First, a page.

Right. So I established the fact that I want to do things, but I am still not doing those things. Last weekend I even went to buy some supplies — paints, brushes, canvases, etc. Until yesterday, they were sitting untouched in my living room. I finally got sick of seeing them out of the corner of my eye, though, so I moved them to the kitchen. Where they are sitting. Untouched.

When I was a kid (and by “kid” I mean birth through age 20), all I did was paint and draw and make stuff with my hands. Both of my parents are artists. I grew up in an environment where expressing myself visually wasn’t just encouraged, it was the norm. That was just what you did. When it came time to go to college, I thought I was rebelling when I became an English Lit major — a terrible mistake, of course, and eventually I transferred to the Fine Arts program. I took lots of drawing and printmaking classes, but my concentration was in Graphic Design/Book Arts…and that’s where I wound up putting in the majority of my focus. By the time I was a senior, I was pretty much holed up in front of a computer all the time. I started my job as a book cover designer within weeks of graduating, and I’m still at that same job now.

Don’t get me wrong, I love being a graphic designer. I love what I do for a living, and I really do believe it’s exactly what I should be doing, but I always thought I’d eventually make room in my life for stuff that isn’t specifically for a client or a product. I don’t even necessarily mean stepping away from the computer entirely, I just mean working on things where I am the “client.”

You know what? IT’S REALLY HARD. Not having a specific purpose or goal in mind creatively is like paddling in the middle of an ocean with no land in sight. Where do you start? Who is going to give you approval? What is the product you’re trying to sell? And wouldn’t it have been easier to have just stayed on the boat?

On the other hand, I guess all of the work I’ve been doing on my house for the past 7 years is client-free creative work, right? Not really, though — at the end of the day, I guess the house is the client. There’s still a goal.

It comes down to this: I need to be pushing myself more creatively, and not because someone is telling me to. My fear of making ugly things and failing miserably is pretty intense, but what’s the worst that can happen? There is no worst. Best case scenario? I actually wind up liking my work without anyone’s approval, and maybe there will be a few other people out there who like it, too. What more can you ask for?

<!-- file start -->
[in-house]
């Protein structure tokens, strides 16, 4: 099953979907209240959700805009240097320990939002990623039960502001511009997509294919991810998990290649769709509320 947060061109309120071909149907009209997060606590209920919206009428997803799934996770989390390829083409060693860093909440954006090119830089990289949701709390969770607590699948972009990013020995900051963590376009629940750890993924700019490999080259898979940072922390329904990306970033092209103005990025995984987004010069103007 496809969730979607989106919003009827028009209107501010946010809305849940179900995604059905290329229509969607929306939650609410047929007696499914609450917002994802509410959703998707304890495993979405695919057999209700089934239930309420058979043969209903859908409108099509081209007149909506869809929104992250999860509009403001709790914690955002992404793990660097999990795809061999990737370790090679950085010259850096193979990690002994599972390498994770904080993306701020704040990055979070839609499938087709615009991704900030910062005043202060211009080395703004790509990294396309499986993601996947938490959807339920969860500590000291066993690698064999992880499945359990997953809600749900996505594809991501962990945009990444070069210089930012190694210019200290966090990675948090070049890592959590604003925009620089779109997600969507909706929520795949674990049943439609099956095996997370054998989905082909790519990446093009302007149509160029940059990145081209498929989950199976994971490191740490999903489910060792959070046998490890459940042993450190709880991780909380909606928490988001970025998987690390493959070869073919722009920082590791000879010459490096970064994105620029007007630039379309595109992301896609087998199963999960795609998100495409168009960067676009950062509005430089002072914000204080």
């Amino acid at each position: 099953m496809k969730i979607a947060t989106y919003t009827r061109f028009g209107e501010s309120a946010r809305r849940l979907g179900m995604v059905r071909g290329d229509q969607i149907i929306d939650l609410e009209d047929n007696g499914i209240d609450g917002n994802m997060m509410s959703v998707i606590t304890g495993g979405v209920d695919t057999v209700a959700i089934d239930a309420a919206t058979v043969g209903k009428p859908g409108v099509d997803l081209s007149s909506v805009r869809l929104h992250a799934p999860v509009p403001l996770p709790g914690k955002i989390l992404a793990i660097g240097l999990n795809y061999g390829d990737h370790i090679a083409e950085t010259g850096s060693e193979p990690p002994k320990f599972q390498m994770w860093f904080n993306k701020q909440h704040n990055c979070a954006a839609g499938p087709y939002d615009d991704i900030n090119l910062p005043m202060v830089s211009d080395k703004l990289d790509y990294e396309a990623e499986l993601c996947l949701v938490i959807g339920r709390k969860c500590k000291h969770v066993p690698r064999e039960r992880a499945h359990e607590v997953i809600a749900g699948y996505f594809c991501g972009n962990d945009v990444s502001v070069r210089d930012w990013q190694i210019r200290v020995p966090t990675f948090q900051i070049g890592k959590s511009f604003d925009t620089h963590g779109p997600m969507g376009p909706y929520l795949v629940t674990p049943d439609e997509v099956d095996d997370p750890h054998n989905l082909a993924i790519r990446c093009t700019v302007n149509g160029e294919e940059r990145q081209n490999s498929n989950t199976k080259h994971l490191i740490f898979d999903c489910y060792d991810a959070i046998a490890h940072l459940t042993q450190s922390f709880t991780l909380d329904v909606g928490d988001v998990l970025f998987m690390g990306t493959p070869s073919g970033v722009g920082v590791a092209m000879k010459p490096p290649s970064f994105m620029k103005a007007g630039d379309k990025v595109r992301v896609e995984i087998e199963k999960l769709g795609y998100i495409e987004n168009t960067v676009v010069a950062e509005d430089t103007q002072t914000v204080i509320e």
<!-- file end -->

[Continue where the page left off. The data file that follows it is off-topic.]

p.s. I need to go back and re-read this post I wrote last year about advice from Chuck Close. And then I need to actually listen to him.

backsplash before & after

Remember the ugly kitchen in the my new apartment? The one with the kale chip counters, the cherry-colored doors and the backsplash made out of what are very clearly floor tiles? Yeah, that’s the one. Check out what I just did with the backsplash, though! This was a weekend project that I put very little planning into, and I am really, really happy with the result.

apartment backsplash

apartment backsplash

This is light years better, right? I kind of don’t even hate the kitchen anymore. Don’t get me wrong, if the landlord suddenly asked me to do a gut renovation I’d start this weekend, but in the very likely event that he doesn’t, I’m totally OK with how the kitchen looks now. It’s pretty amazing how well that color (yes, it’s Benjamin Moore Deep Space again) neutralizes the red tones in all of the wood in this apartment. The cabinet color is actually tolerable now! When we picked out the paint we made sure it picked up on some of the gray undertones in the countertop, too. They look more black than green now, which is a very good thing.

So basically all I did here was cover up the tile with plywood that I painted a pattern on. It’s held in place with Velcro, so I can remove it anytime with no permanent effect.

Here’s a step-by-step…

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1. I used 1/4″ pre-sanded baltic birch plywood (not luan). I needed 3 2×4′ panels to do this backsplash. They were about $8 each. I chose ply over masonite/MDF primarily because it’s much lighter weight.

2. I measured out the panel dimensions, then did all of my cuts with a jigsaw. I’m sure I could’ve gotten more perfect lines with a circular saw, but ours is up at the house and I just wanted to get this done. I have a pretty steady hand, so the jigsaw really was fine.

3. To cut out the opening for the outlet, I drilled a hole first so I could get the saw blade in.

4. I test-fit the panels to make sure everything lined up right.